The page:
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You scratch my back, I’ll scratch yours? That’s not quite how it works when you refer colleagues to clients, or vice versa, yet it is an eminently sensible thing to do. In fact, many of my best work sources came originally as a result of referrals from colleagues or other clients. So when you’re thinking of ways to attract new clients, don’t dismiss the simple stratagem of making your presence felt and networking with colleagues AND clients.

I have spells when I receive lots of translation requests for subjects I don’t specialise in, even those I wouldn’t touch with a bargepole – I’m thinking particularly of legal and financial here, but medical also comes into that category for me. Strangely enough, I seem to get more than my fair share of medical requests; whether it’s because I describe one of my specialist fields as health & safety, I don’t know, but I certainly don’t translate hospital reports, medical research or medicine in the broader sense.

This week I received a couple of requests for specialist medical texts and, as ever, rather than just saying a bald no, I always try and refer trusted clients to trusted colleagues. The client is usually thrilled, as on this occasion, as she had a large number of words to translate for a prestigious end client in a very specific field and in a fairly short timescale. Fortunately, the colleagues I recommended were able to help and were pleased to have the recommendation for a high-quality agency – without the usual anxiety when you are approached by a new client and aren’t sure whether or not they’re reliable, pay well, on time – or at all! If the lead comes via a colleague, you can usually rest assured they’ll be good. This particular client had initially been passed on to me via a colleague in the ITI French Network for translations in another of my specialist fields, nuclear technology, so I was only too happy to return the favour for other French Network members.

Deciding who to recommend is key, of course. It’s not just a question of looking up your professional association directory or choosing someone from a Facebook group or forum. If I don’t know the client at all, I might suggest they look in the ITI Directory, or I might even offer to post the job on the relevant language network myself if I have time and inclination. I like to recommend either colleagues whose work I know and trust, or people I’ve met, often in person at conferences or events, and formed a good opinion of. I may even recommend colleagues I’ve met online and had good exchanges with over a prolonged period – I’ve rarely been let down. This is where networking is so important: yes, translation can be an isolated profession, but by putting yourself out there and meeting colleagues at workshops and conferences, you’re not only learning from the presentations and seminars, and finding out more about the finer points of our profession, but also meeting prospective clients, or at the very least referrers of clients. I’ve lost count of the number of colleagues who’ve passed on work to me, or outsourced jobs to me themselves after we met at an event – but it’s certainly been well worth the conference fee every single time!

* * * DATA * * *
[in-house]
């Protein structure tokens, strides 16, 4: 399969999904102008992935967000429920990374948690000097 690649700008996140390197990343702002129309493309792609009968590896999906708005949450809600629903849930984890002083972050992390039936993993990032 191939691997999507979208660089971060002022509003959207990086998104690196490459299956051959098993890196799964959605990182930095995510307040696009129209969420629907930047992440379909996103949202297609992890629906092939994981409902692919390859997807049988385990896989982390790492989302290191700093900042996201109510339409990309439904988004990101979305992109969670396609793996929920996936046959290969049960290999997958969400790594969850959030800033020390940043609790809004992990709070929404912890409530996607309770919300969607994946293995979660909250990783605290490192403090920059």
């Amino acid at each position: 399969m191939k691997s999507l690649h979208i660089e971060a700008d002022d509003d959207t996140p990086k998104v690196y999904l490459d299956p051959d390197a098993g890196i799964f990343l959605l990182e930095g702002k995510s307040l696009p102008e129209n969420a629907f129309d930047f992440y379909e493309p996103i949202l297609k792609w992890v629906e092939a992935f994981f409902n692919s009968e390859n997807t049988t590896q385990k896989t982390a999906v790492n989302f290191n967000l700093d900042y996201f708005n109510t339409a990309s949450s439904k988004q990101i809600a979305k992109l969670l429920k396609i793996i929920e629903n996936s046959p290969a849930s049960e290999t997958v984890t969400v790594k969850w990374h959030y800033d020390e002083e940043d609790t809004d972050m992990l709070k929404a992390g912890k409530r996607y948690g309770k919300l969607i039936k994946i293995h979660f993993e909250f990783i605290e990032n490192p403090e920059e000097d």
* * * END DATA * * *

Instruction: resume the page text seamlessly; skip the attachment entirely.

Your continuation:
You can usually tell a lot about people from the way they behave and interact, both in person and in online forums – in both positive and negative respects. There are many people who have unwittingly crossed themselves off my prospective referrals list due to inappropriate behaviour in e-groups: being aggressive in group situations, riding roughshod over others’ opinions, even asking repeated questions that demonstrate they they’re way out of their depth and really shouldn’t be translating in a particular field at all….. We all occasionally need help with isolated parts of longer documents that are off-topic, but I’m talking about persistent offenders who always seem to be asking comparatively straightforward questions.

Of course, if you do recommend a colleague, you need to be pretty sure that they will do a good job, so it’s important not to be swayed by the kind of people who blow their own trumpet or constantly brag about their achievements. If they don’t come up with the goods, it will inevitably reflect back on you to some extent, so do be careful! I’ve only once been caught out by this, when someone I recommended ended up being much more expensive than anticipated and not really fulfilling the brief, although this wasn’t a translation task per se and I was doing the client a huge favour passing on names at all. Still, it left me wishing I hadn’t got involved – better to be safe than sorry.

So what’s in it for you, as the passer-on of names? Hopefully, clients will appreciate the fact that you’ve made their lives easier and passed on excellent colleagues. It’s also to be hoped that they’ll come back to you next time they have a job that is in your specialist fields. Equally, your colleagues may one day return the favour and think of you when they’re overstretched or have something outside their comfort zone. If you’re passing on work because the deadline is too tight, not because it’s outside your field, I always think it’s good to give a ball-park figure for price too – good colleagues won’t want to undercut you or put themselves out of the running by quoting too high, so may well ask for guidance anyway. And even if they don’t have the opportunity to refer back, it really doesn’t matter: your client is happy, you’ve done your bit, and you can enjoy the feeling of karma while it lasts :-). Don’t just say no; say, let me see if I can think of someone who can help – you know it makes sense.

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